Second, a gravity-driven sintering (GDS) process is first proposed for shaping piezoceramics during sintering. Normally, compact and geometrically complex piezoceramics are required by a variety of electromechanical devices owing to their outstanding piezoelectricity, mechanical stability and extended application scenarios. The GDS process directly fabricates curved and compact piezoceramics by exploiting gravitational force and high-temperature viscous behavior of sintering ceramic specimens. As a demonstration of the GDS process, lead zirconate titanate (PZT) ceramics were used to study the feasibility and capacity of the proposed method. The sintered lead zirconate titanate (PZT) ceramics possess curve geometries that can be facilely tuned via the initial mechanical boundary design, and exhibit high piezoelectric properties comparable to those of conventional-sintered compact PZT (d33=595 pC/N). In contrast to 3D printing technology, the GDS process is suitable for scale-up production and low-cost production of piezoceramics with diverse curved surfaces. The proposed GDS strategy is an universal and facile route to fabricate curved piezoceramics and other functional ceramics with no compromise of their functionalities.

Third, although the performance of fabricating curved piezoceramics of the GDS process has been verified, it is remaining hard for those bulk piezoceramics to be shaped to adapt to complex 3D surfaces. In other words, only simple arch shape piezoceramic sheets cannot meet the demands of constructing advanced piezoceramic-based 3D electronics. Therefore, to fabricate 3D piezoceramic sheets, I develop a mold-assisted sintering (MAS) method that can replicate 3D surfaces with nonzero Gaussian curvatures while maintaining the intrinsic properties. Assisted with supporting molds, the MAS exploits elastic-to-viscous transition of piezoceramic powder compacts during sintering, bypassing the boundaries of deformation and surface development in an elastic continuum. I successfully replicate shapes to sintered lead zirconate titanate (PZT) ceramics from designed molds with saddle, sine and spherical surfaces, respectively. The PZT ceramic replicas show high piezoelectricity and excellent conformability towards nonplanar surfaces (maximum deviation 90 μm). I further demonstrate the advantage of the conformal curved piezoceramics by using them for wirelessly transferring power over a pipeline. The MAS method is low-cost, simple, scalable and applicable to various 3D electronics.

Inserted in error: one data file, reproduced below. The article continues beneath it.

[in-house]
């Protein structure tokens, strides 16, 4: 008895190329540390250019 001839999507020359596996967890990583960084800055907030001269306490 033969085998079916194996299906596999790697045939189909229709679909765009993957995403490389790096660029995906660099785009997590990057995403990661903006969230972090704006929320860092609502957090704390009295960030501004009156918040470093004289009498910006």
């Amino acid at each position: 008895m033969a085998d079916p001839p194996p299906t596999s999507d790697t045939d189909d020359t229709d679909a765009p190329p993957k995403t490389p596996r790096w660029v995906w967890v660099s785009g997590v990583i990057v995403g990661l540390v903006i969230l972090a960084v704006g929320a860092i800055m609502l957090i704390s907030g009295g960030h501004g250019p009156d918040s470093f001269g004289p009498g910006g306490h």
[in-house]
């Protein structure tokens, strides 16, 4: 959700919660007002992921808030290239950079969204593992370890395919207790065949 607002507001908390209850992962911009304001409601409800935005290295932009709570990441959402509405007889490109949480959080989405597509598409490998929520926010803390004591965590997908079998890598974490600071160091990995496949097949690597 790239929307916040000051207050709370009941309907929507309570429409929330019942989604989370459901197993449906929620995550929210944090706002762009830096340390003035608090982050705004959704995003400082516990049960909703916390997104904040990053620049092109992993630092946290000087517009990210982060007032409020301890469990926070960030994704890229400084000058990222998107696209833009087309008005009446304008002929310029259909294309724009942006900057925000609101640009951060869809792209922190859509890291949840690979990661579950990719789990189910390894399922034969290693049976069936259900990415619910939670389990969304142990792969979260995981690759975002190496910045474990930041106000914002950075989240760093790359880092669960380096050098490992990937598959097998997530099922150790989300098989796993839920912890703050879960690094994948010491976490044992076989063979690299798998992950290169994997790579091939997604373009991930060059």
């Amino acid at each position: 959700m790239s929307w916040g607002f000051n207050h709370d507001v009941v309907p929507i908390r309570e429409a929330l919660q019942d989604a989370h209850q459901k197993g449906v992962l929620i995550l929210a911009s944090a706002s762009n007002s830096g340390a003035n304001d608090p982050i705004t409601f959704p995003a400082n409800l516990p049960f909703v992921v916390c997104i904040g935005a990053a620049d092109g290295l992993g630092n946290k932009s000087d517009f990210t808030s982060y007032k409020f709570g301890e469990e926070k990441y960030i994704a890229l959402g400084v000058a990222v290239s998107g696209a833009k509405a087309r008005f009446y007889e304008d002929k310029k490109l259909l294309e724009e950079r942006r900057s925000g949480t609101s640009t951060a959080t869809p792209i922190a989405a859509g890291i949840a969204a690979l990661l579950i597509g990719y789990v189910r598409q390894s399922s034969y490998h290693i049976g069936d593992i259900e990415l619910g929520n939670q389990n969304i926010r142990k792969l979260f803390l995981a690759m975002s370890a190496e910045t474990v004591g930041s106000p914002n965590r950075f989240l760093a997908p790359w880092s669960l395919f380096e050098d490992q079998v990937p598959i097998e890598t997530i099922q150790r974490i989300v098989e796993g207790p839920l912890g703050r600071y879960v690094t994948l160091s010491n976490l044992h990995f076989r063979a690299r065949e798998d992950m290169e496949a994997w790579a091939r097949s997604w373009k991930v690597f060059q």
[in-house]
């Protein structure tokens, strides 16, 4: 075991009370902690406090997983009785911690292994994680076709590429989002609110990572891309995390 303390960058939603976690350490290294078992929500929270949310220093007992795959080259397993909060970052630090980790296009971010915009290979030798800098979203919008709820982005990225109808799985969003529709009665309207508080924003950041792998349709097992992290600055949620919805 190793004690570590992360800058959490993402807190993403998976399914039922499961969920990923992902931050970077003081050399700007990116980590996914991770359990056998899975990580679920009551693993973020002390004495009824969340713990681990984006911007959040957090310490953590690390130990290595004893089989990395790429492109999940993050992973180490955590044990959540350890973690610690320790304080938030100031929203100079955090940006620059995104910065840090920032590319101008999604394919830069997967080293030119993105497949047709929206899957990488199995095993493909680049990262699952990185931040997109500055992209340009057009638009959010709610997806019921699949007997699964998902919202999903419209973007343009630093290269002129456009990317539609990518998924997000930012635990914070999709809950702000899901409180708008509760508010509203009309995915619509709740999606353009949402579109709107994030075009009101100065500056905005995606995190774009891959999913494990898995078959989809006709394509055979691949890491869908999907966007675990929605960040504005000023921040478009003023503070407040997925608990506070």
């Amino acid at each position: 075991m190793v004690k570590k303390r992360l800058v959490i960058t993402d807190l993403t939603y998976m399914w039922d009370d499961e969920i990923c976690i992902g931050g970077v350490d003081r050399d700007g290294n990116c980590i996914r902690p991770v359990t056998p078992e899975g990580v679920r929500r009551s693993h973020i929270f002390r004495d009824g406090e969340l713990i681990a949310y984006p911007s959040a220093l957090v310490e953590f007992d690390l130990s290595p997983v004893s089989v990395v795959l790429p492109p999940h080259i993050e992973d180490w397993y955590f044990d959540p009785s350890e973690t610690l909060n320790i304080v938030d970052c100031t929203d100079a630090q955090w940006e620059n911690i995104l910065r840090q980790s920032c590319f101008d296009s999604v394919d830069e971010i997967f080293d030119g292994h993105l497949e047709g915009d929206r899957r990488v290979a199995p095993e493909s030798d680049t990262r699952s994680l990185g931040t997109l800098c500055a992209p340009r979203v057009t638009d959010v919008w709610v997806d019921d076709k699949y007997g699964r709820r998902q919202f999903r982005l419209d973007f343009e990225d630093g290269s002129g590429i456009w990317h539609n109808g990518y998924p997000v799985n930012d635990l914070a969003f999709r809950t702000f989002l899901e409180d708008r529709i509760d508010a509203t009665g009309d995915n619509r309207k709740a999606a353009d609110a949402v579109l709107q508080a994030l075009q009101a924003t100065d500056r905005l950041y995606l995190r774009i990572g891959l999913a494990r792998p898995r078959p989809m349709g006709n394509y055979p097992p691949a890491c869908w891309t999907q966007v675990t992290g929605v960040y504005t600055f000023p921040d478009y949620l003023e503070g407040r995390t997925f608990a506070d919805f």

Finally, I present a general route that exploits the thermomechanical field engineering to endow piezoceramics with versatile three-dimensional (3D) shapes and surface architectures. Specifically, deformable carbon felts are used as Joule heating element and mechanical carrier that allows for directly tailoring and regulating the thermomechanical field. By fine-tuning the deformation rates and processing temperature, in minutes, I deform the ceramic powder compacts to 3D shapes and then sinter them to dense ceramics. As a proof of concept, I fabricate Barium titanate (BT) piezoceramics with twisted geometry and stamped patterns (100- to 600-um resolution). The twisted BT ceramics hold well dense bodies (relative density of around 96%) as well as high piezoelectric constants (d33 of 380 pC/N).

In summary, this research introduces the concept of forming 3D compact piezoceramics by thermomechanical field engineering. Following this concept, I start producing simply curved piezoceramics by GDS process; and then the upgraded the process (MAS method) for fabricating conformal piezoceramics to conform with various irregular bases has been proposed; finally, a more powerful and efficient ceramic shaping method (3D forming) has been developed that allows users to design and fabricate complex shape piezoceramics with a high level of freedom. I envision that the new design principle proposed in this research extends piezoceramic-based devices to a wide range of geometries and functions. And these low-cost, simple, and scalable strategies will attract the interest from academia and industry.